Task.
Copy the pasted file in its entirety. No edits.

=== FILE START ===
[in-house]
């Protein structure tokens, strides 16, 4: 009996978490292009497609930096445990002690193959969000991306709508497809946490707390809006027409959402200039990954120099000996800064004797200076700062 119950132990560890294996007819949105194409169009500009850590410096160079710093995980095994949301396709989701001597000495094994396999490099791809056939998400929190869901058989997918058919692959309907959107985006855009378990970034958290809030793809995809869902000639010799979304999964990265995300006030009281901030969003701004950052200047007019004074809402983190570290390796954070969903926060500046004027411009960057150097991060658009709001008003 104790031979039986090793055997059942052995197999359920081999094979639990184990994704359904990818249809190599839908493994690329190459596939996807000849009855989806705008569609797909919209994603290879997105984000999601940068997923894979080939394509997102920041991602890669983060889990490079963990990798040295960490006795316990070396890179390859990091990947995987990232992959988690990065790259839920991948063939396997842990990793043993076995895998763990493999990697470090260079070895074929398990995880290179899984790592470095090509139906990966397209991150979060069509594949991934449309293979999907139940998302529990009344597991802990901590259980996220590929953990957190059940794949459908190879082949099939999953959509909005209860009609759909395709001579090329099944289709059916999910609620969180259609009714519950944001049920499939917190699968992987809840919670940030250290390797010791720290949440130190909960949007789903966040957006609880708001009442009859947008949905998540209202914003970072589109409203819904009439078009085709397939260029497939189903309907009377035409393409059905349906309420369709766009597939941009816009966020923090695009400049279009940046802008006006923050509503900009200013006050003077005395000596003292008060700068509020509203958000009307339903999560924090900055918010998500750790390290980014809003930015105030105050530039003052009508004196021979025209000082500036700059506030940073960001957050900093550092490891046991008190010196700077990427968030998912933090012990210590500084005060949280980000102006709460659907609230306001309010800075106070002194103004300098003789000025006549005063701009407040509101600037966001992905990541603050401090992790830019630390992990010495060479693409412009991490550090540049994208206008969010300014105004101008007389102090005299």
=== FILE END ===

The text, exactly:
[in-house]
């Protein structure tokens, strides 16, 4: 009996978490292009497609930096445990002690193959969000991306709508497809946490707390809006027409959402200039990954120099000996800064004797200076700062 119950132990560890294996007819949105194409169009500009850590410096160079710093995980095994949301396709989701001597000495094994396999490099791809056939998400929190869901058989997918058919692959309907959107985006855009378990970034958290809030793809995809869902000639010799979304999964990265995300006030009281901030969003701004950052200047007019004074809402983190570290390796954070969903926060500046004027411009960057150097991060658009709001008003 104790031979039986090793055997059942052995197999359920081999094979639990184990994704359904990818249809190599839908493994690329190459596939996807000849009855989806705008569609797909919209994603290879997105984000999601940068997923894979080939394509997102920041991602890669983060889990490079963990990798040295960490006795316990070396890179390859990091990947995987990232992959988690990065790259839920991948063939396997842990990793043993076995895998763990493999990697470090260079070895074929398990995880290179899984790592470095090509139906990966397209991150979060069509594949991934449309293979999907139940998302529990009344597991802990901590259980996220590929953990957190059940794949459908190879082949099939999953959509909005209860009609759909395709001579090329099944289709059916999910609620969180259609009714519950944001049920499939917190699968992987809840919670940030250290390797010791720290949440130190909960949007789903966040957006609880708001009442009859947008949905998540209202914003970072589109409203819904009439078009085709397939260029497939189903309907009377035409393409059905349906309420369709766009597939941009816009966020923090695009400049279009940046802008006006923050509503900009200013006050003077005395000596003292008060700068509020509203958000009307339903999560924090900055918010998500750790390290980014809003930015105030105050530039003052009508004196021979025209000082500036700059506030940073960001957050900093550092490891046991008190010196700077990427968030998912933090012990210590500084005060949280980000102006709460659907609230306001309010800075106070002194103004300098003789000025006549005063701009407040509101600037966001992905990541603050401090992790830019630390992990010495060479693409412009991490550090540049994208206008969010300014105004101008007389102090005299």